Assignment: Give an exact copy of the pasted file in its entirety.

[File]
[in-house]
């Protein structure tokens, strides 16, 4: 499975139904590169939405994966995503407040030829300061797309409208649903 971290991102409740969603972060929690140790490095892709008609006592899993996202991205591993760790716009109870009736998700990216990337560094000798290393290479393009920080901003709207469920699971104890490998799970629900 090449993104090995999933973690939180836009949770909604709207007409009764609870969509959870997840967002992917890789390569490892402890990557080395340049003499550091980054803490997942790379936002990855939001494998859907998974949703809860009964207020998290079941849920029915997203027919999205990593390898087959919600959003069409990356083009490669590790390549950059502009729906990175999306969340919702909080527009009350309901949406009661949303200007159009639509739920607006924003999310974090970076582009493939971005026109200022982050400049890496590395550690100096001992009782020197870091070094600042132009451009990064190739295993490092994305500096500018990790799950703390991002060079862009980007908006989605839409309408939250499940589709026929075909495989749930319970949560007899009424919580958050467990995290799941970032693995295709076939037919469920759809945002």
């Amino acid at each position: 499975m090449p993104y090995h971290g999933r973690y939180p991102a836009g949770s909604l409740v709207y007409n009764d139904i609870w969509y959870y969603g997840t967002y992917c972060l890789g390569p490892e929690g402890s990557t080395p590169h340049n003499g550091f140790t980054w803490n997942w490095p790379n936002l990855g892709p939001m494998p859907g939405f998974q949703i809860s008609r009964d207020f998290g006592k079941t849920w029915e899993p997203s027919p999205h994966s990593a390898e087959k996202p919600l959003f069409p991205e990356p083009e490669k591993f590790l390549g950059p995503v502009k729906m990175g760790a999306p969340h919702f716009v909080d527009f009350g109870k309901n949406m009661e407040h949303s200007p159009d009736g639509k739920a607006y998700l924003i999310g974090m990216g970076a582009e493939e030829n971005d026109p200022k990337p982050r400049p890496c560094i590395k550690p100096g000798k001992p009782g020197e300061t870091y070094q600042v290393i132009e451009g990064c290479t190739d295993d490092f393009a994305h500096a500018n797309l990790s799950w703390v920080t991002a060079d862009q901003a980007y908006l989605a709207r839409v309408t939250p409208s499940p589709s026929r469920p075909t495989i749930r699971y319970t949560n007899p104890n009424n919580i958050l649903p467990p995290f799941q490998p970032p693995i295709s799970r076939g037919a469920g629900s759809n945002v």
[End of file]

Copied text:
[in-house]
């Protein structure tokens, strides 16, 4: 499975139904590169939405994966995503407040030829300061797309409208649903 971290991102409740969603972060929690140790490095892709008609006592899993996202991205591993760790716009109870009736998700990216990337560094000798290393290479393009920080901003709207469920699971104890490998799970629900 090449993104090995999933973690939180836009949770909604709207007409009764609870969509959870997840967002992917890789390569490892402890990557080395340049003499550091980054803490997942790379936002990855939001494998859907998974949703809860009964207020998290079941849920029915997203027919999205990593390898087959919600959003069409990356083009490669590790390549950059502009729906990175999306969340919702909080527009009350309901949406009661949303200007159009639509739920607006924003999310974090970076582009493939971005026109200022982050400049890496590395550690100096001992009782020197870091070094600042132009451009990064190739295993490092994305500096500018990790799950703390991002060079862009980007908006989605839409309408939250499940589709026929075909495989749930319970949560007899009424919580958050467990995290799941970032693995295709076939037919469920759809945002």
């Amino acid at each position: 499975m090449p993104y090995h971290g999933r973690y939180p991102a836009g949770s909604l409740v709207y007409n009764d139904i609870w969509y959870y969603g997840t967002y992917c972060l890789g390569p490892e929690g402890s990557t080395p590169h340049n003499g550091f140790t980054w803490n997942w490095p790379n936002l990855g892709p939001m494998p859907g939405f998974q949703i809860s008609r009964d207020f998290g006592k079941t849920w029915e899993p997203s027919p999205h994966s990593a390898e087959k996202p919600l959003f069409p991205e990356p083009e490669k591993f590790l390549g950059p995503v502009k729906m990175g760790a999306p969340h919702f716009v909080d527009f009350g109870k309901n949406m009661e407040h949303s200007p159009d009736g639509k739920a607006y998700l924003i999310g974090m990216g970076a582009e493939e030829n971005d026109p200022k990337p982050r400049p890496c560094i590395k550690p100096g000798k001992p009782g020197e300061t870091y070094q600042v290393i132009e451009g990064c290479t190739d295993d490092f393009a994305h500096a500018n797309l990790s799950w703390v920080t991002a060079d862009q901003a980007y908006l989605a709207r839409v309408t939250p409208s499940p589709s026929r469920p075909t495989i749930r699971y319970t949560n007899p104890n009424n919580i958050l649903p467990p995290f799941q490998p970032p693995i295709s799970r076939g037919a469920g629900s759809n945002v």